Research School for Economic and Social History

Summer School Crises and History

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Currently our world seems to be moving from one crisis to another, nature-induced or man-made. But crises are not a new phenomenon: past societies also faced them. How they coped with crises, or why they failed to do so, is a topic that increasingly draws attention from historians. During this one-week summer school students acquire the knowledge and skills to develop their own research ideas on this theme and select and use the methods and sources to carry out the research.

Key info

Coordinator – Dr Jessica Dijkman (Utrecht University)
Period – one week (Mon-Fri) early July
Credits – 2 or 3 EC
Language – English
Location – Utrecht University
Min. 5 participants


Historians study crises for various reasons. For one, many present-day crises have long historical roots: they are in fact processes evolving over lengthy periods rather than short moments. Another reason is that crises can also become ‘critical junctures’ in their own right, determining the path of historical developments. Thirdly, crises are ‘perfect storms’ that tend to bring out characteristics of societies that remain hidden under normal conditions. This one-week summer school approaches crises as multi-faceted processes that important social and economic aspects (such as the unequal impact on employment or wealth or the phenomenon of scapegoating specific social groups), but also political elements (consider the relation between crises and political stability or regime type) and cultural aspects (for example the role of religion in the handling of crises or the way in which they are remembered).

The summer school familiarises students with recent research into some important historical crisis types with present-day parallels, such as epidemics and economic crises. They gain insight in the central academic debates related to the social, economic, political and cultural causes and consequences of these crises and in the factors determining the vulnerability and resilience of the societies that were confronted with them. Students discover the main methods and source types employed for an analysis of crises and acquire the skills to use them in their research.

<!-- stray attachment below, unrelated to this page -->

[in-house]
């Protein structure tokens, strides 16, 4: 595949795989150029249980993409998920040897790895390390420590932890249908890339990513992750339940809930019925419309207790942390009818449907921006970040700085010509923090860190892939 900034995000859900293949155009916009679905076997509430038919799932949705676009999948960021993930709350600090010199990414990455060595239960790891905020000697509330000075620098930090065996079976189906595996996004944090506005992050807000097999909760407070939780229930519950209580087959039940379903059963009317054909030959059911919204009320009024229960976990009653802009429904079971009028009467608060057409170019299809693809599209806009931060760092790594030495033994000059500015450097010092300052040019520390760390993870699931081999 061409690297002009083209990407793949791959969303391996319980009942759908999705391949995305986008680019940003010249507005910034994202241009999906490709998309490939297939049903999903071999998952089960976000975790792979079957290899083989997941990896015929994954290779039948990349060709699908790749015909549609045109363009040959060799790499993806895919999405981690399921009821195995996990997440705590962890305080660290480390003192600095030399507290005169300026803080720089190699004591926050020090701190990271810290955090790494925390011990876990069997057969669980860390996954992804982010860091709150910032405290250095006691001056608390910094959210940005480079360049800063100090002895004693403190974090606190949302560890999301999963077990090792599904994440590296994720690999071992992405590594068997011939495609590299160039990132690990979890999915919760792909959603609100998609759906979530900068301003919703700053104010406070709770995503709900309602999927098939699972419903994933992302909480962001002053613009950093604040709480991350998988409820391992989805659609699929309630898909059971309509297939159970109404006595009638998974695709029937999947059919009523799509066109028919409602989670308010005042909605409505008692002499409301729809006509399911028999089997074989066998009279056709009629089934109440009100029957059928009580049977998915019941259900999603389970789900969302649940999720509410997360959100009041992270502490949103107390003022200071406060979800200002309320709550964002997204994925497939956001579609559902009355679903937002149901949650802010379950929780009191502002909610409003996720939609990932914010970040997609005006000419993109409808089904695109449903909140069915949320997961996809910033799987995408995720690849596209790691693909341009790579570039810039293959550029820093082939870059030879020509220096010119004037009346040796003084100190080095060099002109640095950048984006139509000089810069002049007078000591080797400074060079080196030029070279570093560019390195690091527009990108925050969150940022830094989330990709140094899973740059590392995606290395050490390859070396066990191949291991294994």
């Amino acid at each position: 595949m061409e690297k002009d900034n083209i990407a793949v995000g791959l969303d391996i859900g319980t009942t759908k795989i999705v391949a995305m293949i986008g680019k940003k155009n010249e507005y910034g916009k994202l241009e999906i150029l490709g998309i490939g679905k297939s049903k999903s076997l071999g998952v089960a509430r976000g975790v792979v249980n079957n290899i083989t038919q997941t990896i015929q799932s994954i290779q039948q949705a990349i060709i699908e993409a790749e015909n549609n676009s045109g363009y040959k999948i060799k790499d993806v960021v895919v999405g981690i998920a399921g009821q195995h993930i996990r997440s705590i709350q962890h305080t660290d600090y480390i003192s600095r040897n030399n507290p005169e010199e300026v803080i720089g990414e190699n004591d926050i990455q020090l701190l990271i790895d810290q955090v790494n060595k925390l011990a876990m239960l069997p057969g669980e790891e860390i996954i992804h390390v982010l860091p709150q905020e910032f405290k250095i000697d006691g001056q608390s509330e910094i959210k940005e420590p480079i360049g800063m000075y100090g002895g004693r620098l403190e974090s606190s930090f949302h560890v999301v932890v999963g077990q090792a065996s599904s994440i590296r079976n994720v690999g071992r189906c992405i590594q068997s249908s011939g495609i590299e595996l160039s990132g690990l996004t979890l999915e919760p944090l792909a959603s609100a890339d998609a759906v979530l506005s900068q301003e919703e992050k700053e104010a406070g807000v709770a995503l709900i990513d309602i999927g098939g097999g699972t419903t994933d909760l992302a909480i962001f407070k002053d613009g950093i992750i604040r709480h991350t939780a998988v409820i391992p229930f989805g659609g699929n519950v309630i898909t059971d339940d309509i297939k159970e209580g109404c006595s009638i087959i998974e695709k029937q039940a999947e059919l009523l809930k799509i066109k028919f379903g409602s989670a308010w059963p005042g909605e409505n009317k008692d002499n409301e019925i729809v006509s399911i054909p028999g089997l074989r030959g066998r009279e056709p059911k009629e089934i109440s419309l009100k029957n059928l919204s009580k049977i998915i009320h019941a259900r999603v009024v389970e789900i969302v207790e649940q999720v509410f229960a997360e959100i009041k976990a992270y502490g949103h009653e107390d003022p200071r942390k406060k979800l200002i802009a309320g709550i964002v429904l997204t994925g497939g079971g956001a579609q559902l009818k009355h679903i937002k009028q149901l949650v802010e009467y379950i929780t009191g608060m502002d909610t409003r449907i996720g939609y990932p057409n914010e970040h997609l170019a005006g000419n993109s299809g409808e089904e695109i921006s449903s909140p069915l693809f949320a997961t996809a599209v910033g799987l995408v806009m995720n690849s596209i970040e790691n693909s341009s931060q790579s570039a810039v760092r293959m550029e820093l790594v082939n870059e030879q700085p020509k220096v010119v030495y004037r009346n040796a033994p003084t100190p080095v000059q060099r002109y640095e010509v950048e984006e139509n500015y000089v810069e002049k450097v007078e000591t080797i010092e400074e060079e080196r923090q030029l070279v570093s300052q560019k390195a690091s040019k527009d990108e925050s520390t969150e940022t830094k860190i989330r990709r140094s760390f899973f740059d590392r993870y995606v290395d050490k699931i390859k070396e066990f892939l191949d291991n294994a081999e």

Seminars take place in the mornings and include discussions of the literature, explorations of primary sources and lectures by guest speakers. Participants attend all seminars and prepare for them via readings and assignments. They also join a one-day excursion. Students develop a research idea related to the course topic and present this idea in the form of a poster presentation on the last day. For the 3 EC option, they additionally conduct a pilot study assessing the research potential of a body of sources and submit a 2,000 – 3,000 word report within three months after the summer school.

Time investment for the 2 EC option is c. 56 hours (16 hours preparation in advance, 40 hours during the summer school). Additional time investment for the 3 EC option is c. 28 hours for the pilot study and the report.

Course objectives

At the end of the summer school the students:

  1. Have a thorough insight in the central debates, theories and concepts related to disasters in history
  2. Have developed a research idea contributing to these debates and applying appropriate theories and concepts
  3. Are able to select and use suitable methods and sources to carry out this research
  4. in the 3 EC option: Are able to a detailed and systematic assessment of the research potential of a body of sources related to disasters in history

How to apply

Deadline for applications is 1 June of each year. You can apply via the Application Form.

Questions and info

If you want more information on (one of) the courses, or if you have questions regarding the application procedure, please contact the Office Manager of the Posthumus Institute.

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